Sunday in Outer Blogness: Countdown to Excommunication Edition!
Before beginning this week’s links, I want to remind everyone that the Brodie Award nominations are going strong! I will try to consolidate the categories and add my own nominations on Thursday (at which point you’ll have some more time to add your nominations in the final categories) — but I encourage you to look through the nomination thread and see if you have any nominations to add in categories suggested by others, as this can influence the final category list. Also note, the Wheaties/Tareific Awards (on the Wheat and Tares blog) are in their final nominations phase, and you still have until Thursday morning Europe time to vote for X-Mormon of the Year!!
Now on to this week’s news!! You’ve probably already heard whose case is coming up soon before the Court of Love! The faithful are saying it’s about time Dehlin got the rack. People speculate that the CoCJoL-dS put some space between Kate Kelly’s excommunication and John Dehlin’s in order to diffuse the PR fiasco, but no such luck! It made the front page of the NYT again!!
â€“The inconsistency across stakes is simply unjust. In my stake, people donâ€™t live in fear of having temple recommends pulled for being a member of Ordain Women. Thereâ€™s something wrong with the system when I can be a firebrand feminist without worry, and my sisters in other places have to be careful what they say.
â€“It leads to murkiness about what exactly constitutes apostasy, creating a climate of fear. The lowest common denominatorâ€”the most conservative bishops and stake presidentsâ€”sets the tone for the entire church.
â€“It allows the church to throw local leaders under the bus when there is controversy: they simply refer to everything as a local matter, and donâ€™t have to take responsibility for their own role in such situations. Plausible deniability wins the day.
Interestingly, it looks like the CoJCoL-dS has created a new type of unit to deal with LDS congregations that don’t have enough adult males to lead a branch. A reasonable solution would be to let the women lead, but it would just be so embarrassing for the CoJCoL-dS to take Kate Kelly’s advice after excommunicating her for giving it.
it spotlighted three Salt Lake City couples where the husbands are attracted to men but are married to non-men. Contrary to what youâ€™d expect, these marriages were not the result of an escalating series of hilarious misunderstandings, but were done on purpose
It seems that — even though it’s been publicized that these characters make money from promoting mixed-orientation-marriage — they were still unsuccessful at making it look like an attractive option:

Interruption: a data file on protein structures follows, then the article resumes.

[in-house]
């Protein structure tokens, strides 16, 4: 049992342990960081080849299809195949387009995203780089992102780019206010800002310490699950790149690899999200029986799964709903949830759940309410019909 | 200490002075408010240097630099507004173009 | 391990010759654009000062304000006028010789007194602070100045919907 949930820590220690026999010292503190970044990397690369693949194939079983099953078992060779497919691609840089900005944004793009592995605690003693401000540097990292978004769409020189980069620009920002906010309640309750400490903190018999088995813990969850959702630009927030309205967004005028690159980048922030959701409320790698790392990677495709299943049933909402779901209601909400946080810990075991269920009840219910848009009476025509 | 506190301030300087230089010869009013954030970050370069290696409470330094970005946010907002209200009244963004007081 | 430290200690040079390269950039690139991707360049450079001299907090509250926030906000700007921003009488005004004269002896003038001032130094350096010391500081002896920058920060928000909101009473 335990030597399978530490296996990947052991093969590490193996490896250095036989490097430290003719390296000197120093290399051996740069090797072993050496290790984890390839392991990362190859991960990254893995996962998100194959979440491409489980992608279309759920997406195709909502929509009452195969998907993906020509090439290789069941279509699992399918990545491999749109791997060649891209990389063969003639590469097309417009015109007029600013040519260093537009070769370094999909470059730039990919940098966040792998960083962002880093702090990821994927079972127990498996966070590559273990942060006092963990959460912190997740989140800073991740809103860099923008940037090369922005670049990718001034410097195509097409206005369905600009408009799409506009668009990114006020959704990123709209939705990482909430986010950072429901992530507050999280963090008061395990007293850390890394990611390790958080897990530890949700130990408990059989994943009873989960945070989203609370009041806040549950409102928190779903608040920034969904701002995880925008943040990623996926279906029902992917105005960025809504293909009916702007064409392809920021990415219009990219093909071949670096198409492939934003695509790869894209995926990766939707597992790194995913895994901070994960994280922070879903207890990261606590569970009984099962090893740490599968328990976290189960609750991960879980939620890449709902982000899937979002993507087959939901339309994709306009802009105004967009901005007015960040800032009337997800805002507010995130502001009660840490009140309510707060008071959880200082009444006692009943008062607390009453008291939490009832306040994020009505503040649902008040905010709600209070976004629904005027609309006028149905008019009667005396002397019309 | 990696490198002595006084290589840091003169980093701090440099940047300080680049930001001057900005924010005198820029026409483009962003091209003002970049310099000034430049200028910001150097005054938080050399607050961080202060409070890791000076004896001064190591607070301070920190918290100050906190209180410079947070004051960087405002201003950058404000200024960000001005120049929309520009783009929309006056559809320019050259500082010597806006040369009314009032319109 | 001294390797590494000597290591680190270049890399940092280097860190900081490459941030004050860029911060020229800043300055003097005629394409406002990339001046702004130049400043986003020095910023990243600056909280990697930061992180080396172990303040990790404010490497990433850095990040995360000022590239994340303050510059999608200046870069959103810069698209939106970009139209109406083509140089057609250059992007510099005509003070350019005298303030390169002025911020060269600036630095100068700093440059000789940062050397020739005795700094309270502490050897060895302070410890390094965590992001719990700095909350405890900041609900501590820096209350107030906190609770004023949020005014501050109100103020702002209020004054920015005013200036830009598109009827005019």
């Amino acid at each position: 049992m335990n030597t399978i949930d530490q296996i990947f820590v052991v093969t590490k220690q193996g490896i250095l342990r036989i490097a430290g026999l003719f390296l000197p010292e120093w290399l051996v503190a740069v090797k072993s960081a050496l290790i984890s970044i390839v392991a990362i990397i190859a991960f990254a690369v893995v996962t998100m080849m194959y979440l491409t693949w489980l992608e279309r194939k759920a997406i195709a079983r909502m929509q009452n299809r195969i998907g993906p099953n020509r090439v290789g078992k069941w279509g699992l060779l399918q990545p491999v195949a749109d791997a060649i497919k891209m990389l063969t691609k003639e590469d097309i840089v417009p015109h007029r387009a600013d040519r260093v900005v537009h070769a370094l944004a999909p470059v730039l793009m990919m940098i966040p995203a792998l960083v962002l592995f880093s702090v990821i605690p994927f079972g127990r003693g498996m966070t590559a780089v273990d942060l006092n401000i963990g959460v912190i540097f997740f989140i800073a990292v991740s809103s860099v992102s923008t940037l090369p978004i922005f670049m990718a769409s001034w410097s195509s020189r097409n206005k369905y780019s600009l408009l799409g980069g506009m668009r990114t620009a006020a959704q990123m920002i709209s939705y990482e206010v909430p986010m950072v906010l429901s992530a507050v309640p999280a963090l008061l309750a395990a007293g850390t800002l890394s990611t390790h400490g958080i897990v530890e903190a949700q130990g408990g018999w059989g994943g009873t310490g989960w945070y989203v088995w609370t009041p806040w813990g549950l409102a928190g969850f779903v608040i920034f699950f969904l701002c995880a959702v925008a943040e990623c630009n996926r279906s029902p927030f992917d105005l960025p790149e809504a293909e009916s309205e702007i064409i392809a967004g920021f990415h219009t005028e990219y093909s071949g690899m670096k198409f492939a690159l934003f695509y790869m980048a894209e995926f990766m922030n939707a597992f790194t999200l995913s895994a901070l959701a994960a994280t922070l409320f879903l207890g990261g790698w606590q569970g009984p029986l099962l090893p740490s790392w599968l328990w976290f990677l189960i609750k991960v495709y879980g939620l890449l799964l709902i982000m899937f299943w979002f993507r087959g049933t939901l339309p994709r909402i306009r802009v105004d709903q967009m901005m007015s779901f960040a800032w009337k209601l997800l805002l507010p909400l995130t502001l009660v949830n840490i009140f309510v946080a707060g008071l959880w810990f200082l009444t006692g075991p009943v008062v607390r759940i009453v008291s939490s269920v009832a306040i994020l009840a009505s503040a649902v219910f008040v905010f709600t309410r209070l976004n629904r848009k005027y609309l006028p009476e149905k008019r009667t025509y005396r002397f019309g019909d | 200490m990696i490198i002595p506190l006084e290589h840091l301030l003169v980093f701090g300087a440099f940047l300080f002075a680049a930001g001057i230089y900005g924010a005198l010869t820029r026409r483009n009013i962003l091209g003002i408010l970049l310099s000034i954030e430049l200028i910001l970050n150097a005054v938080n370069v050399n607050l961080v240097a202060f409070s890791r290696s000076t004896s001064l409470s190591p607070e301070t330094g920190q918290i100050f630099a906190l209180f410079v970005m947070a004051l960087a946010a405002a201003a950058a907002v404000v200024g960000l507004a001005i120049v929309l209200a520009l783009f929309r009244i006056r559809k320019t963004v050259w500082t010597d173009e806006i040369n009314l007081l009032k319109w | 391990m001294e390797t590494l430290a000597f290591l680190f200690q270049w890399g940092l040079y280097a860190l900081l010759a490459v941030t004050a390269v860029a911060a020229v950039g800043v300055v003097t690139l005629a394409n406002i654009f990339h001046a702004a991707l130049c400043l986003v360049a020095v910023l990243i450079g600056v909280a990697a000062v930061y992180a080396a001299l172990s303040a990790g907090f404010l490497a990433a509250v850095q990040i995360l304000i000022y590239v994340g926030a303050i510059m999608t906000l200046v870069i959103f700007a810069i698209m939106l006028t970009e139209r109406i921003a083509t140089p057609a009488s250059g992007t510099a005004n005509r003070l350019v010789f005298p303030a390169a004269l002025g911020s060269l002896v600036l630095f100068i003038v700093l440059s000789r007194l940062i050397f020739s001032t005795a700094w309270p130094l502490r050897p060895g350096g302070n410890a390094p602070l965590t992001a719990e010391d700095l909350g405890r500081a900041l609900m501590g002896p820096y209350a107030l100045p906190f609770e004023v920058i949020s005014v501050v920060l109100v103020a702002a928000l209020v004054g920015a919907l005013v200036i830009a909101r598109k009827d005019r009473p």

Instead, they came across as sexually stunted, immature men who married delusional women who desperately clung to wishful thinking. Far from the sympathy and sunny optimism these couples had hoped the TLC special would generate, most viewers will simply feel angst and pity for the protagonists.
The poor wives of these uber gay men. They try mightily to keep a brave face and express confidence in their marriages. However, the faÃ§ade often cracked and revealed deep anxiety. At several points, their husbands appeared one wink or gay kiss away from leaving them for men.
Then there was little-reported bit of news: the lawyers of the wealthy CoJCoL-dS have succeeded in legally claiming the word Mormon, denying it to other branches of the Mormon tradition (in Canada).
In other Mormon fun, BYU lightened up a little on beards, missionaries are using fake surveys to get in the door, see some weird stuff inspired by the Osmonds, a bit of a dispute over lying for the Lord, and tips on moving up in the priesthood hierarchy. Also, Meg Stout’s series on Joseph Smith not having sex with his plural wives got an amusing review from her own brother:
I donâ€™t know how to say this. Itâ€™s like watching Ancient Aliens on the history channel or a 9/11 conspiracy documentary, but not silly
The Charlie Hebdo massacre has inspired interpretations and analysis: opposition to political Islam, clarifications about free speech, the problem with limiting free speech that insults others’ beliefs, the problems of insulting beliefs for the sake of doing it, and the question: Why must I have respect for religions that have little respect for me? That seek to curtail the rights of women? That find me unclean?
In personal stories, Chelsey Sidler-Lartey has been discussing mental health issues, Dooce relived some horrible Mormon memoires, and Monica Bielanko wrote about her feelings about finalizing her divorce. And Runtu explained why staying with Mormonism when you don’t believe its truth claims isn’t for everyone.
Have a great week, and don’t forget to get your nominations in!